We do a lot of research in our clinic, one topic we research often is shoulder osteoarthritis. It truly amazes me how many new studies there are on the problems of shoulder replacement and fixing a failed replacement.
Here is a February 2018 study from a Swedish research team. It appears in the journal Acta orthopaedica and discusses shoulder hemiarthroplasty.
A January 2018 study from the Hospital of Special Surgery and the Mayo Clinic discussed the diagnostic and treatment challenges presented by injuries to the biceps and superior labral complex.
“Nonoperative management, even in overhead athletes, has demonstrated relatively good outcomes, while operative outcomes have yielded mixed results. The surgeon must take into account a number of variables when choosing the appropriate surgical procedure: labral repair versus biceps tenodesis. Rehabilitation, either as nonoperative management or as a postoperative protocol, should focus on restoring glenohumeral and scapulothoracic strength, endurance, and full, pain-free range of motion, while correcting any deficiencies in balance or rhythm throughout the overhead motion.”(1)
Here is a new report from doctors at the Mayo Clinic. It was published in the Journal of shoulder and elbow surgery December 18, 2017 edition. Here are the highlights:
- 42 patients who had shoulder replacement, two patients had both shoulders replaced. Minimum 10 year follow up. Goal: Long-term assessment of shoulder replacement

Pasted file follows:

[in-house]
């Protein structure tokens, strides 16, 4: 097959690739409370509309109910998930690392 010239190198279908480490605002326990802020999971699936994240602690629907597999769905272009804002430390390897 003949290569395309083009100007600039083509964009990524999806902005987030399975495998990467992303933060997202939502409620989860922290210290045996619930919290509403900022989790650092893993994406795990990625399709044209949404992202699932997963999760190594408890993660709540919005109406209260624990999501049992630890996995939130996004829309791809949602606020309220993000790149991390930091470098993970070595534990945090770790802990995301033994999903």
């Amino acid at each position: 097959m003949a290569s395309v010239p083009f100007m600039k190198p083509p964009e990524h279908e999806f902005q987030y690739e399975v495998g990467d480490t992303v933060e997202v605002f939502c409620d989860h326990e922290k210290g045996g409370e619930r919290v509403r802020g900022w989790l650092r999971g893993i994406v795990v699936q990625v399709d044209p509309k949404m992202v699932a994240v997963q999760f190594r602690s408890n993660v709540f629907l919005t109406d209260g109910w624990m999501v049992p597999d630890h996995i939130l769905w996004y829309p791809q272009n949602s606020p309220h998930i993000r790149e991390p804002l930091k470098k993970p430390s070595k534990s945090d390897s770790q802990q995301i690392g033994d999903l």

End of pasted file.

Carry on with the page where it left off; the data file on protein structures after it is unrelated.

- Studies have demonstrated mixed results after humeral head replacement for osteoarthritis at short- and medium-term follow-up intervals.
- Some patients experienced significant pain relief postoperatively that was maintained during the long-term follow-up
- 11 patients more than 25% of the study group reported persistent moderate or severe pain minimum ten years out
- Ten of 44 (22.7%) shoulders underwent revision surgery, predominantly for glenoid arthrosis (arthritis) (n = 9).
- In the 25 shoulders with 5 years of radiographic follow-up, patients demonstrated moderate to severe glenoid erosion in 50% at 5 years, which increased to 59% at 15 years and 88% at 20 years.
A large research team from Stanford University, University of Auckland, the Women’s Tennis Association Tour, among others, working in conjunction in a recent study say:
“In professional female tennis players, a high return to play rate after arthroscopic shoulder surgery is associated with a prolonged and often incomplete return to previous level of performance. Thus, counseling the patient to this fact is important to manage expectations.” (more…)
Research in the clinical journal of sports medicine suggests that surgical interventions for subacromial impingement syndrome do not reveal one surgical technique to be better than another, nor do they show that surgery is superior in any way to conservative interventions.1
Further data in the medical journal Arthroscopy shows, when young athletes have arthroscopic stabilization surgery, it must be emphasized to the patients and their families that the recurrence rate following arthroscopic procedures is higher in young people than in the adult population.2
Traumatic shoulder dislocation is a frequent injury in the sports population. An acute shoulder dislocation often means a one time traumatic episode, whereas chronic shoulder instability indicates frequent dislocations.
Following an initial shoulder dislocation, doctors will debate whether or not to perform a surgery to prevent recurrence. If the patient in under 30 years of age, shoulder surgery is typically recommended because younger athletes are much more prone to repeated dislocations than older athletes.